For doctors, it’s best to ignore these devices and this data. Too much data coming at you. And too many unknowns. With increasing data streams targeted at you and increasing risk of malpractice, it’s probably better to just keep your distance and call them “cute.”

jayparkinsonmd:

See that weird rash caused by a fitbit? That’s the only time a doctor will ever care about your fitbit. They’ll never care about the data generated from these devices, ever. Why?

Because ignorance is bliss. Imagine if a doctor’s typical panel of 2500 patients all had fitbits and were all generating data and sharing all that daily data with doctors. That’s a lot of data for a doctor to digest on a daily basis. Of course the doctor surely wouldn’t be responsible for all of that data. The doctor would only be responsible for the data that sets off some sort of trigger. Let’s say that there’s a miracle device with a miracle algorithm that flags 1% of users as atypical and something the doctor should be analyzing. That means a doctor would then be looking at data from 25 patients a day. Doctors typically see 25 patients a day in their practice, so now they are responsible for 25 more patients, analyzing their data, and then acting on the results. Meanwhile they’re not getting paid for this kind of management. Would this be a co-pay that patients pay? Could doctors open up cases for you that would then give them the freedom to take your co-pay whenever they want?

And what happens when they overlook a blip in someone’s data and don’t act on it? Are they negligent? Will they be sued for malpractice? Will you also be able to sue Apple or Fitbit because of a flawed algorithm that didn’t trigger alarms for life-threatening data it’s collecting about you? 

It’s the same issue with paper records. If you have your paper records and deliver an inch-thick of paper to your new doctor, it’s in the doctor’s best interest to refuse to take them. Because if they do take them, they are assuming responsibility for them and are then expected to know the information in that stack of papers. If they don’t take them, they can always claim ignorance. And, legally, ignorance is much better than negligence.

For doctors, it’s best to ignore these devices and this data. Too much data coming at you. And too many unknowns. With increasing data streams targeted at you and increasing risk of malpractice, it’s probably better to just keep your distance and call them “cute.”

Female voters in the US have been called “soccer moms” and “security moms”. In 2004, single women were “Sex and the City voters”. Now – because apparently women can’t ever just be “citizens” or “voters”, or more likely because conservatives prefer to call us names instead of delving too deep into women’s issues – we are “Beyoncé voters”. Bow down, bitches.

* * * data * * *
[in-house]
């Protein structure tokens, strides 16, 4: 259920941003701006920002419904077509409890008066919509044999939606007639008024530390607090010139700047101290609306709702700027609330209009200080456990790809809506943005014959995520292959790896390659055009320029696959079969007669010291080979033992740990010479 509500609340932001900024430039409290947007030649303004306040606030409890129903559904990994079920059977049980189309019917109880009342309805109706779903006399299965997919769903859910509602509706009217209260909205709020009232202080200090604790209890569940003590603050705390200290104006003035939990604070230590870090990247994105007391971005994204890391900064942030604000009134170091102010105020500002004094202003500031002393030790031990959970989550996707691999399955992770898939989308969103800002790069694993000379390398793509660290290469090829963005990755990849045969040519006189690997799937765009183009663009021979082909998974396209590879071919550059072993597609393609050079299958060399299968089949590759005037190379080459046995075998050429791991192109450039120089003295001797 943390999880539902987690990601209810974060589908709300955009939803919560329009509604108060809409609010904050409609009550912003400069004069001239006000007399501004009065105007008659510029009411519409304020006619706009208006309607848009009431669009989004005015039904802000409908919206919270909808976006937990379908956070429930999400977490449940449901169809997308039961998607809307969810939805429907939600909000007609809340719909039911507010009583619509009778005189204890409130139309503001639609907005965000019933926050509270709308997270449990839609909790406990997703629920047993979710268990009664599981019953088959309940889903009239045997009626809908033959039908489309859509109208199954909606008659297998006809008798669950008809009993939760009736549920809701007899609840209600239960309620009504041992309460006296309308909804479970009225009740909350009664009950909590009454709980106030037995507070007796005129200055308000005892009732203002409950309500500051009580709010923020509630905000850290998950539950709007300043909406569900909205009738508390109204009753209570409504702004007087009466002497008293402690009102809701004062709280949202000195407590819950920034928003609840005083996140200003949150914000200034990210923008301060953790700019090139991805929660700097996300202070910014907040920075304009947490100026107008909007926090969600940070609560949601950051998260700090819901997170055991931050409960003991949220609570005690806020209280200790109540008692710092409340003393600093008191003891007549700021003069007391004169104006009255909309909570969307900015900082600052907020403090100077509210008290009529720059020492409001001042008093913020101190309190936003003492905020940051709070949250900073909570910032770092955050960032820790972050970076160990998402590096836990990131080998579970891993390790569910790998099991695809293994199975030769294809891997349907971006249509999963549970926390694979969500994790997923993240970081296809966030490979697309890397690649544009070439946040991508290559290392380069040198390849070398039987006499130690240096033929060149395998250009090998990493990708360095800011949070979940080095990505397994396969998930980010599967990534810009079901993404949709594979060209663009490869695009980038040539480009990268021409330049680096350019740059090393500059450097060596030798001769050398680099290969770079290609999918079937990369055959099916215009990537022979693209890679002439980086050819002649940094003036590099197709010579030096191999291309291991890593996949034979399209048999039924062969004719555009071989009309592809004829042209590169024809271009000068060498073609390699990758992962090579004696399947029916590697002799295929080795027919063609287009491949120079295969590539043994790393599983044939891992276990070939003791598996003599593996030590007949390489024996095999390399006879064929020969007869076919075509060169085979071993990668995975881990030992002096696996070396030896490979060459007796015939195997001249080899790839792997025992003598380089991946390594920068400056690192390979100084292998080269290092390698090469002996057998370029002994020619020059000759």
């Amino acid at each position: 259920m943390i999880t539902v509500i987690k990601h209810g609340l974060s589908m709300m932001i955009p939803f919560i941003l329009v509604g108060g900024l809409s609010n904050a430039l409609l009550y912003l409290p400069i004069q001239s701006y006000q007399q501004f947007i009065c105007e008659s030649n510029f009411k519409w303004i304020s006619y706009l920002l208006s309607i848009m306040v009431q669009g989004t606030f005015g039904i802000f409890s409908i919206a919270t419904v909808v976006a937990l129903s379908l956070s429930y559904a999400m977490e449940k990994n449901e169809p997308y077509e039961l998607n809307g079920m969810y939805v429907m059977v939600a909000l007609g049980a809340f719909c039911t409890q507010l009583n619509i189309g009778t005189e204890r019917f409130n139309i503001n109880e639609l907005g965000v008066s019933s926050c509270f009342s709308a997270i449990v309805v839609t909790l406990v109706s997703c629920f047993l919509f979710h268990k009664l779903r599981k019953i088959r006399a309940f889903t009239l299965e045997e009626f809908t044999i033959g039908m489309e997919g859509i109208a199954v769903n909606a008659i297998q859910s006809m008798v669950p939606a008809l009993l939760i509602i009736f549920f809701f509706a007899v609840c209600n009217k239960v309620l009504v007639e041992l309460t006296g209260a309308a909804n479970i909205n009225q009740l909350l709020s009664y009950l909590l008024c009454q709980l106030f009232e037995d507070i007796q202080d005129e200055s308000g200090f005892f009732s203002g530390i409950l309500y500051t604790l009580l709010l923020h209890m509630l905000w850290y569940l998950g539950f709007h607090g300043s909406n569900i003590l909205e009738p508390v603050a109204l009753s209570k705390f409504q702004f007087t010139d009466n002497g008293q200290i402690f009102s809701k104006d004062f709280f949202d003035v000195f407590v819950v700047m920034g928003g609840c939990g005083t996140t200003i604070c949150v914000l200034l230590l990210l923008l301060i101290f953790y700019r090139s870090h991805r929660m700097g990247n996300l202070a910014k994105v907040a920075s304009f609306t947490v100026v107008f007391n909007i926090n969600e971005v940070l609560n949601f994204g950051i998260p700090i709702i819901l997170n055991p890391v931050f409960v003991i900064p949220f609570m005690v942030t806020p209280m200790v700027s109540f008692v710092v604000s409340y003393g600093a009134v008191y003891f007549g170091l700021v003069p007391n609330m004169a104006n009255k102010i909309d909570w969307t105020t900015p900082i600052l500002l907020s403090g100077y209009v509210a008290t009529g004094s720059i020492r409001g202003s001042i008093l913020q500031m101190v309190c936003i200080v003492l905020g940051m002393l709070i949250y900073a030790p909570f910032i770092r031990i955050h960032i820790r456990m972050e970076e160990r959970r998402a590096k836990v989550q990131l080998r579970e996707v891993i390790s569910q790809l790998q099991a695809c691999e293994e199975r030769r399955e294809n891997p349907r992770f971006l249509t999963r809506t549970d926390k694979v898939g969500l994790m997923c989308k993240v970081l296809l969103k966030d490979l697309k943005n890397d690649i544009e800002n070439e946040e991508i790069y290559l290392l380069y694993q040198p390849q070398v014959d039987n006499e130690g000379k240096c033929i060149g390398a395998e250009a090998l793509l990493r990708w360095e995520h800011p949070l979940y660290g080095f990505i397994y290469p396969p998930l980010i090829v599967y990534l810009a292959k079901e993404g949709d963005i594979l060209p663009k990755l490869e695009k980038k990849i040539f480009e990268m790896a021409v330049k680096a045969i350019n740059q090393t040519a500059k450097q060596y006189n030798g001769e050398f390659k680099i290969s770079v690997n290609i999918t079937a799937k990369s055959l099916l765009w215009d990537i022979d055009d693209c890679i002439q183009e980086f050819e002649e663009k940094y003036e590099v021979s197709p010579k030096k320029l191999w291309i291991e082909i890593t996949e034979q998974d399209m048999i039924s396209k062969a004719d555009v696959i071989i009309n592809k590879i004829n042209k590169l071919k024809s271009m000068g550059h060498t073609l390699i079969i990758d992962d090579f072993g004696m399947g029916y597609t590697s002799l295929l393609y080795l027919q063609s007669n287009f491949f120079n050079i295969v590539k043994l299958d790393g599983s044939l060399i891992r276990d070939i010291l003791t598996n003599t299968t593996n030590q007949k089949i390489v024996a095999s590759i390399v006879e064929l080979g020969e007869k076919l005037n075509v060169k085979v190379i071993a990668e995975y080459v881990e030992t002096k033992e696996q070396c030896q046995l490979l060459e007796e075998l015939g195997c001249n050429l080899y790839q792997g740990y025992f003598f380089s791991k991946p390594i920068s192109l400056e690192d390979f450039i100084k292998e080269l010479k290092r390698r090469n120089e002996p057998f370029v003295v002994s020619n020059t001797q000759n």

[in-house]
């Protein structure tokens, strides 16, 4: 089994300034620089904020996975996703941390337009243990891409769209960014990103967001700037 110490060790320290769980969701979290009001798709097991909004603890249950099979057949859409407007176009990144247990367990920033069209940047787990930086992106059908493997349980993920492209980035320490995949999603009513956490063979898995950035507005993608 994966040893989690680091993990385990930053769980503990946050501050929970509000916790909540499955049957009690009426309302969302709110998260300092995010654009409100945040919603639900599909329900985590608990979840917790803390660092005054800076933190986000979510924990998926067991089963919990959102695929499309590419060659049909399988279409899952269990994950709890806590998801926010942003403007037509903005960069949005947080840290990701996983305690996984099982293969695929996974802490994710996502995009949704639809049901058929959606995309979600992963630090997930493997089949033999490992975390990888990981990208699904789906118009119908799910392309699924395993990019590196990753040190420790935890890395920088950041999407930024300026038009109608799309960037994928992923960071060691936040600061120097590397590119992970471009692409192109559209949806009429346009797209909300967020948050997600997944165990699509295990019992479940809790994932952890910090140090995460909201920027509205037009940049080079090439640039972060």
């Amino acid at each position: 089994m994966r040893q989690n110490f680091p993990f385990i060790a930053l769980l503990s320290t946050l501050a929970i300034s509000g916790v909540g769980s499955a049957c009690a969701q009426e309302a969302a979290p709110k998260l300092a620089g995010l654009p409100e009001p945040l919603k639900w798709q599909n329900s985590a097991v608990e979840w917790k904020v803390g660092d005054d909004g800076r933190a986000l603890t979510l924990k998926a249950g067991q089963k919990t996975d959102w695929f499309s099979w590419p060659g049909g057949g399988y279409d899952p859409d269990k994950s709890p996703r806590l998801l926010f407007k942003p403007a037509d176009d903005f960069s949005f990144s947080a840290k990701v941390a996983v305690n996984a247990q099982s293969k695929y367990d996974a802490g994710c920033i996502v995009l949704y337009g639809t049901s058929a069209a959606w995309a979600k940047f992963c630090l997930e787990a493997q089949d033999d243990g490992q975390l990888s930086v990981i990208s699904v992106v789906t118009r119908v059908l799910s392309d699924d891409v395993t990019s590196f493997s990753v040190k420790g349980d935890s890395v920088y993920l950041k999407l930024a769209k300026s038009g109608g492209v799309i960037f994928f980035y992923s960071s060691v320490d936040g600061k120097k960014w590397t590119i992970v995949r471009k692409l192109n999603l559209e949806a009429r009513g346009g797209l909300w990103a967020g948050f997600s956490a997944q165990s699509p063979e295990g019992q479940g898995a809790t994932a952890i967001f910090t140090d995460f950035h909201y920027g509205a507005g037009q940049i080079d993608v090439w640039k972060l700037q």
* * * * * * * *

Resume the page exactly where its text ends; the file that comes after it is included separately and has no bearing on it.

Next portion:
Most single ladies would generally be thrilled with a comparison to Queen Bey in any way, shape or form, but the cutesy nicknames for politically-engaged women need to stop. Surely pundits and the political media culture can deal with the collective electoral power of the majority voting bloc in this country in some better way than symbolically calling us “sweetheart”, complete with head pat.
Jessica Valenti: Nick-naming women ‘Beyoncé voters’ is exactly why we don’t vote Republican (via gregferrell)
It’s not the federal government but the local police department that has come to pacify the populace and nullify certain inconvenient Constitutional guarantees. It’s not internationalist coastal elites, but authority-worshipping middle Americans who are marching down the streets with rifles in hand. Friends, neighbors, patriots. “Good people,” [The NRA’s] LaPierre calls them, along with Rand Paul. When you see them coming, these good people bearing arms, don’t shoot—run.

12 plays

I remembered this being good. It’s a fine tribute. 

FAQ: What are some alternatives to Beats?

I love love love The Wirecutter. It’s an invaluable tool. 

Amazon is not your friend. Neither is any other corporation. It and they do what they do for their own interest and are more than willing to try to make you try believe that what they do for their own benefit is in fact for yours. It’s not. In this particular case, this is not about readers or authors or anyone else but Amazon wanting eBooks capped at $9.99 for its own purposes. It should stop pretending that this is about anything other than that. Readers, authors, and everyone else should stop pretending it’s about anything other than that, too.

imageoscillite:

Faithless - Mass Destruction 

I’m on a Faithless kick lately. It happens about once a year. 

What I’m listening to lately. 
rdio.com/people/ericmortensen

What I’m listening to lately. 

rdio.com/people/ericmortensen